Commercial Real Estate Financing: A conversation with Jeff Bowling at Canadian Western Bank

by David Wallach

Jeff Bowling, Senior Vice President, Real Estate Landing at Canadian Western Bank.

(AJNews) – I had an opportunity to discuss, Commercial Real Estate Financing, during and Post COVID-19, with Mr. Jeff Bowling Senior Vice President, Real Estate Lending at Canadian Western Bank. Excerpts from the conversation appear below.

David:   On March 16 the Canadian business world almost came to as standstill, what was lenders  response to the mandatory lock down?

Jeff:    Canadian Western Bank (CWB) was among the first in Canadian financial services to proactively  reach out to our business owner clients to understand the extent they were struggling with cash flow issues because of the impact of COVID-19. Under our #CWBhasyourback program, we delivered individualized advice and support for each client based on their individual circumstances and assisted in adapting their banking to allow more operations to be completed remotely.


David:   How did the lending community support the mortgagors?

Jeff:   We worked proactively and closely with our clients experiencing temporary financial difficulty to manage payment deferral options and support access to government programs on a case-by-case basis. At its peak, we provided payment deferrals to over 25% of our loan portfolio to help our clients manage through the economic turbulence. As payment deferral periods concluded, we have been successful in working with clients to resume normal payments. As of late November, the percentage of outstanding loans deferring payments has declined to approximately 1%, with three quarters of those clients paying the interest portion of their contractual payment.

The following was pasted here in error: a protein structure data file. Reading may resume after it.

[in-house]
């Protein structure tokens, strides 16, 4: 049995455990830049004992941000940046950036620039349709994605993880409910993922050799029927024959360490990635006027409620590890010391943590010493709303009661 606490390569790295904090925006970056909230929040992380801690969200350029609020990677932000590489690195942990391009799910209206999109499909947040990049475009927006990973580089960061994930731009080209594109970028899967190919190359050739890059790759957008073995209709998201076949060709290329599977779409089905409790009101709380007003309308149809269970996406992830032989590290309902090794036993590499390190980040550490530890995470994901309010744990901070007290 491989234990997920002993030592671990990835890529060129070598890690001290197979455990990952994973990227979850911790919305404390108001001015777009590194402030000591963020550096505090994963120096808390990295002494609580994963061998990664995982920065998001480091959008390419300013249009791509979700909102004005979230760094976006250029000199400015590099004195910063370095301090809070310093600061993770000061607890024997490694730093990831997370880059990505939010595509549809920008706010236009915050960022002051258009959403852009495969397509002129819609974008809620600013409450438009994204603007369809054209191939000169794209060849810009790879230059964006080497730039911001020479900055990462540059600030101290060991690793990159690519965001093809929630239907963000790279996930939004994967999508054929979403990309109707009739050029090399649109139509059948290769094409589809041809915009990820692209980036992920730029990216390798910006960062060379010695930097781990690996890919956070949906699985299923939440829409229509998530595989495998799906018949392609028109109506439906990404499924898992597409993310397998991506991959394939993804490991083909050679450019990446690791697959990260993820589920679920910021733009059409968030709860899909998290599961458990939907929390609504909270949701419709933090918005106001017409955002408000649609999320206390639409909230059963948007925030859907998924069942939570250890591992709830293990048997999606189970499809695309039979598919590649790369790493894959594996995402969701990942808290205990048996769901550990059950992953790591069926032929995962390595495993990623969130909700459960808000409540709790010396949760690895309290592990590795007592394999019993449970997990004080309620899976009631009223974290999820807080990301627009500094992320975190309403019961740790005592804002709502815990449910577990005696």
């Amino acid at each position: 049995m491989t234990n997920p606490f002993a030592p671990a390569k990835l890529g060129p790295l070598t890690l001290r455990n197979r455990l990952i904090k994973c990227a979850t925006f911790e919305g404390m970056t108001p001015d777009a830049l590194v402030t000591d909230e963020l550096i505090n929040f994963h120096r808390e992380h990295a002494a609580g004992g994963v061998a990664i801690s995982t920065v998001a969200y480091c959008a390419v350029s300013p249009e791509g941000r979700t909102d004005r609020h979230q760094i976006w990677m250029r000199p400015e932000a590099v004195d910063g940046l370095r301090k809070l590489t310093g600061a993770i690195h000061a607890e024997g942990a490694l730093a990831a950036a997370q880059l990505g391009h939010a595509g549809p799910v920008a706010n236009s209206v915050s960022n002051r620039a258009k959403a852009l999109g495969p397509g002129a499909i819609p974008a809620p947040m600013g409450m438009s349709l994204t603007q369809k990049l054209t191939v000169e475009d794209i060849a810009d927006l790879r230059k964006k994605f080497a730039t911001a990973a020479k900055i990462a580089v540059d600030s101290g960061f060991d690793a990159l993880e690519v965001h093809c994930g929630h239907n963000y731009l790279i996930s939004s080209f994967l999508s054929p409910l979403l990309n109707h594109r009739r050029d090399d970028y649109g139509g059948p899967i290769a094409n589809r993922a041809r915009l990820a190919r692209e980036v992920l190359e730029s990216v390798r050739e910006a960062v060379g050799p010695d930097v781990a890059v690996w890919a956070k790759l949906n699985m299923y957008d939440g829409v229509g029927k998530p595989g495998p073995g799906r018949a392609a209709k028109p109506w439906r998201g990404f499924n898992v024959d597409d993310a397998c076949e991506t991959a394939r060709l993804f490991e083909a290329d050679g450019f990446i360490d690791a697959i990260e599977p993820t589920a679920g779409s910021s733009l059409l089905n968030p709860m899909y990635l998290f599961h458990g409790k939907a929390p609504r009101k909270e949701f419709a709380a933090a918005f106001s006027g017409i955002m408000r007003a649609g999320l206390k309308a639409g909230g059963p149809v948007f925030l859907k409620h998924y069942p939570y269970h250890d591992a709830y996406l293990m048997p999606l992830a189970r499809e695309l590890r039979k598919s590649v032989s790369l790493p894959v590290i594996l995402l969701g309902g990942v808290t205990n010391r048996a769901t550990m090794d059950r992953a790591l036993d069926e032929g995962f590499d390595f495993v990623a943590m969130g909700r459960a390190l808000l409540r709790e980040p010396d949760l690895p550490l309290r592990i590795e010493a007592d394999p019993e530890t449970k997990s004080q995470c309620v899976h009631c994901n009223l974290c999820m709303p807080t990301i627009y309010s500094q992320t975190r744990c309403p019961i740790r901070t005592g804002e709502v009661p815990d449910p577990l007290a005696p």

Our teams continue to actively support our clients through government lending initiatives to provide businesses with relief through this period of market disruption. At October 31, 2020, we administered the advance of nearly $90 million of Canada Emergency Business Account loans, which are funded by the federal government. On October 31, 2020, we also funded approximately $130 million of loans, with partial federal government guarantees through Export Development Canada’s Business Credit Availability Program.


David:   What did the lending community learn from the 2008-2010 economic downturn and put to work during the COVID-19 economic meltdown?

Jeff:      I can’t speak to what other lenders learned during that time, but I can tell you that at CWB some of our strongest relationships were forged during our clients’ most challenging times. When other banks turned away or were too difficult to deal with, we were there for our clients. That’s part of the history of how our bank started 35 years ago and remained central to how we supported our clients through the 2008 downtown and today’s challenge.


David:   As we are preparing to get vaccinated, are lenders now open for business, looking to finance real estate investments?

Jeff:      From CWB’s perspective, we continued to prudently support our current borrowers through the economic turbulence this year and originate new lending that remained within our risk appetite. In fiscal 2020, our commercial mortgages increased 12% from fiscal 2019, with growth driven by strong new lending volumes with well-capitalized, high-quality borrowers.  Real estate project loans contracted 13% with new growth more than offset by the impact of successful project completions and payouts. Projects underway prior to the economic impact of the COVID-19 pandemic continue to progress, although at a slower pace given physical distancing protocols. Reduced demand for condominiums and high land prices negatively impacted project starts, which have been further impacted by curtailed economic activity related to the COVID-19 pandemic.